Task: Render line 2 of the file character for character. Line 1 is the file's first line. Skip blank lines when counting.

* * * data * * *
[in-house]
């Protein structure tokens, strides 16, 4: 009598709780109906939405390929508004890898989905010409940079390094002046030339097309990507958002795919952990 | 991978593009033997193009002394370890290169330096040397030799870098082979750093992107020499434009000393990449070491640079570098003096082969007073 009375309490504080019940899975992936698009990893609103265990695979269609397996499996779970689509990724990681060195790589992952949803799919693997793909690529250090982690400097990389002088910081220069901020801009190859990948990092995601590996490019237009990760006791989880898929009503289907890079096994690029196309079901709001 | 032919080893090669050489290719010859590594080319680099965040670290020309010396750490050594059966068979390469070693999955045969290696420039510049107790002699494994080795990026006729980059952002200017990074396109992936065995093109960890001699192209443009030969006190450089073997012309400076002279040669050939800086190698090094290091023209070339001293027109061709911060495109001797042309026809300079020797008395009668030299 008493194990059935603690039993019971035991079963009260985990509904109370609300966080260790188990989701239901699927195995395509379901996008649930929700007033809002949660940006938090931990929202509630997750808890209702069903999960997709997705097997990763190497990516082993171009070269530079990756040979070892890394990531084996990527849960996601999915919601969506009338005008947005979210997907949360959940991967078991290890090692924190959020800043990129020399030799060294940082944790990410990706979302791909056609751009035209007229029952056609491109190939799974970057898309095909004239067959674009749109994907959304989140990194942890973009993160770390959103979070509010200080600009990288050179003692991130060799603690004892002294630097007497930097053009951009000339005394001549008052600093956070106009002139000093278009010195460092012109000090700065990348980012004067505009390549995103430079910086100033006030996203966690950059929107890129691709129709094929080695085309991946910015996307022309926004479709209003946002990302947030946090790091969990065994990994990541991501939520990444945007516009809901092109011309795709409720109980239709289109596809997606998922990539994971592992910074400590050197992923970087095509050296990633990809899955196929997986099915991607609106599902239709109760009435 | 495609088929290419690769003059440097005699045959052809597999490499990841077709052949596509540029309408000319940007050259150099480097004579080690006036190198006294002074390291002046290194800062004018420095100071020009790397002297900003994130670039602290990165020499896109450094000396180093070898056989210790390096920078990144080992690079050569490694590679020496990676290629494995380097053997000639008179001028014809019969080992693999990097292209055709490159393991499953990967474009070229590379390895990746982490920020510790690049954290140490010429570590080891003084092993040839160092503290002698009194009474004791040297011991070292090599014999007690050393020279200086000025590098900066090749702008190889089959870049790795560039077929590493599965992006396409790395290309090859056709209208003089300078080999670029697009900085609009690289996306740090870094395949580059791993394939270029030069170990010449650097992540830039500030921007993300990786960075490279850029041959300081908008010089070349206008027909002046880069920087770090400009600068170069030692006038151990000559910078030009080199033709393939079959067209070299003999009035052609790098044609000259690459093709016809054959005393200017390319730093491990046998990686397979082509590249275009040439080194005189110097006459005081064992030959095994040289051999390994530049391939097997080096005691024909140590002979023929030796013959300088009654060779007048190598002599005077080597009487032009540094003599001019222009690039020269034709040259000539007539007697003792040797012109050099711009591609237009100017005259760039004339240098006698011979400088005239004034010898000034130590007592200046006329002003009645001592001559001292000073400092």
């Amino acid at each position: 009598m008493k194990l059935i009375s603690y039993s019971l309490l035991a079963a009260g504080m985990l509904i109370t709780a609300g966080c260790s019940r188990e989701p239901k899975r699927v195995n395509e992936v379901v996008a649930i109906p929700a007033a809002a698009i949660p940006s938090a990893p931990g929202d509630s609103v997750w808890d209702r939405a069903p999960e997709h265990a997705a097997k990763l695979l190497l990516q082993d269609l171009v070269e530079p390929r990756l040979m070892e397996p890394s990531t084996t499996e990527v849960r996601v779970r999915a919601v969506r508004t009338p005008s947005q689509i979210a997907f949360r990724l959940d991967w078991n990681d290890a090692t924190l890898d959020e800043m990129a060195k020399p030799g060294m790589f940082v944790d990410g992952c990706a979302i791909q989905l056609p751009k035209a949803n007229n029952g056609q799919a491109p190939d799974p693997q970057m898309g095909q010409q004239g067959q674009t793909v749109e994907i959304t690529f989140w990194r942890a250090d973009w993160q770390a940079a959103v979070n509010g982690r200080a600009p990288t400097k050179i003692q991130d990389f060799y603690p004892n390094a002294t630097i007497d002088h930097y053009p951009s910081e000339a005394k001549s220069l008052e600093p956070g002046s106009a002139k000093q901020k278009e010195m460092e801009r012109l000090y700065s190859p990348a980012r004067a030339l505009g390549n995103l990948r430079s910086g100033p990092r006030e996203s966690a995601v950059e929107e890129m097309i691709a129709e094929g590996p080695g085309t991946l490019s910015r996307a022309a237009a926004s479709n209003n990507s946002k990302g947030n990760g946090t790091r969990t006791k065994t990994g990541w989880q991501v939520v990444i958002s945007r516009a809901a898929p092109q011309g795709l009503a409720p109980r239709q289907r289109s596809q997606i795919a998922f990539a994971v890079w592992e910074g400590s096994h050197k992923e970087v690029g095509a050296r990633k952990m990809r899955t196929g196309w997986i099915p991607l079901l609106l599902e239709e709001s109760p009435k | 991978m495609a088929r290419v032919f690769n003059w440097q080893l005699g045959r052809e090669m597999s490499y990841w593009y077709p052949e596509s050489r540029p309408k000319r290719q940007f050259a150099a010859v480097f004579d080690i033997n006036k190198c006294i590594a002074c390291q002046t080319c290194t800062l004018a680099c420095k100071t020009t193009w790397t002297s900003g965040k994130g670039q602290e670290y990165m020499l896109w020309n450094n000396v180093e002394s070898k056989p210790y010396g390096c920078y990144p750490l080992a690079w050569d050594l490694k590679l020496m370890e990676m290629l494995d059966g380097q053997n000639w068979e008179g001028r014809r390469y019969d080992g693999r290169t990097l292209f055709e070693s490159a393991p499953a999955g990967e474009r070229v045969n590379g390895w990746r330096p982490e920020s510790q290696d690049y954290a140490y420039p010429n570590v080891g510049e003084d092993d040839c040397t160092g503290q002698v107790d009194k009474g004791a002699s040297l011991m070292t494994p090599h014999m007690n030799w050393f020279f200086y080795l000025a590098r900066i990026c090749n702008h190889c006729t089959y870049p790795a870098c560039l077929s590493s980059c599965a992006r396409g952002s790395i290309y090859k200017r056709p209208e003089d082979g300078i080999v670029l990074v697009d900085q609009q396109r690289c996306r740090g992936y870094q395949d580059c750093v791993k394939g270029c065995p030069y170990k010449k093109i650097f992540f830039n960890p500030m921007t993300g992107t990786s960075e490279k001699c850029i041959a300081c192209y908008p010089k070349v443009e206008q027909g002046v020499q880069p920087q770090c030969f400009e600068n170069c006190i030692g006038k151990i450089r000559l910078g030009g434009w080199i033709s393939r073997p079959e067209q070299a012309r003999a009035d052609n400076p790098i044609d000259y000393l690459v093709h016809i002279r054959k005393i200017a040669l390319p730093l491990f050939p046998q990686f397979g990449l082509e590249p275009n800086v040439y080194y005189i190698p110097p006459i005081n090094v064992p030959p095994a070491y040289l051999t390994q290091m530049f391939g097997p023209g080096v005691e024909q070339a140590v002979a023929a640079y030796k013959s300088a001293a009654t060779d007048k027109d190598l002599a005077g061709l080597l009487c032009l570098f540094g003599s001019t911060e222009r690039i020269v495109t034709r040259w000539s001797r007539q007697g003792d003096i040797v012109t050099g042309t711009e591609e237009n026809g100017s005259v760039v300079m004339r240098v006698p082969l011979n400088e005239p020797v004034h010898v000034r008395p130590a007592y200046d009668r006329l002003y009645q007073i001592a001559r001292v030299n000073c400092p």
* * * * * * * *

């Protein structure tokens, strides 16, 4: 009598709780109906939405390929508004890898989905010409940079390094002046030339097309990507958002795919952990 | 991978593009033997193009002394370890290169330096040397030799870098082979750093992107020499434009000393990449070491640079570098003096082969007073 009375309490504080019940899975992936698009990893609103265990695979269609397996499996779970689509990724990681060195790589992952949803799919693997793909690529250090982690400097990389002088910081220069901020801009190859990948990092995601590996490019237009990760006791989880898929009503289907890079096994690029196309079901709001 | 032919080893090669050489290719010859590594080319680099965040670290020309010396750490050594059966068979390469070693999955045969290696420039510049107790002699494994080795990026006729980059952002200017990074396109992936065995093109960890001699192209443009030969006190450089073997012309400076002279040669050939800086190698090094290091023209070339001293027109061709911060495109001797042309026809300079020797008395009668030299 008493194990059935603690039993019971035991079963009260985990509904109370609300966080260790188990989701239901699927195995395509379901996008649930929700007033809002949660940006938090931990929202509630997750808890209702069903999960997709997705097997990763190497990516082993171009070269530079990756040979070892890394990531084996990527849960996601999915919601969506009338005008947005979210997907949360959940991967078991290890090692924190959020800043990129020399030799060294940082944790990410990706979302791909056609751009035209007229029952056609491109190939799974970057898309095909004239067959674009749109994907959304989140990194942890973009993160770390959103979070509010200080600009990288050179003692991130060799603690004892002294630097007497930097053009951009000339005394001549008052600093956070106009002139000093278009010195460092012109000090700065990348980012004067505009390549995103430079910086100033006030996203966690950059929107890129691709129709094929080695085309991946910015996307022309926004479709209003946002990302947030946090790091969990065994990994990541991501939520990444945007516009809901092109011309795709409720109980239709289109596809997606998922990539994971592992910074400590050197992923970087095509050296990633990809899955196929997986099915991607609106599902239709109760009435 | 495609088929290419690769003059440097005699045959052809597999490499990841077709052949596509540029309408000319940007050259150099480097004579080690006036190198006294002074390291002046290194800062004018420095100071020009790397002297900003994130670039602290990165020499896109450094000396180093070898056989210790390096920078990144080992690079050569490694590679020496990676290629494995380097053997000639008179001028014809019969080992693999990097292209055709490159393991499953990967474009070229590379390895990746982490920020510790690049954290140490010429570590080891003084092993040839160092503290002698009194009474004791040297011991070292090599014999007690050393020279200086000025590098900066090749702008190889089959870049790795560039077929590493599965992006396409790395290309090859056709209208003089300078080999670029697009900085609009690289996306740090870094395949580059791993394939270029030069170990010449650097992540830039500030921007993300990786960075490279850029041959300081908008010089070349206008027909002046880069920087770090400009600068170069030692006038151990000559910078030009080199033709393939079959067209070299003999009035052609790098044609000259690459093709016809054959005393200017390319730093491990046998990686397979082509590249275009040439080194005189110097006459005081064992030959095994040289051999390994530049391939097997080096005691024909140590002979023929030796013959300088009654060779007048190598002599005077080597009487032009540094003599001019222009690039020269034709040259000539007539007697003792040797012109050099711009591609237009100017005259760039004339240098006698011979400088005239004034010898000034130590007592200046006329002003009645001592001559001292000073400092």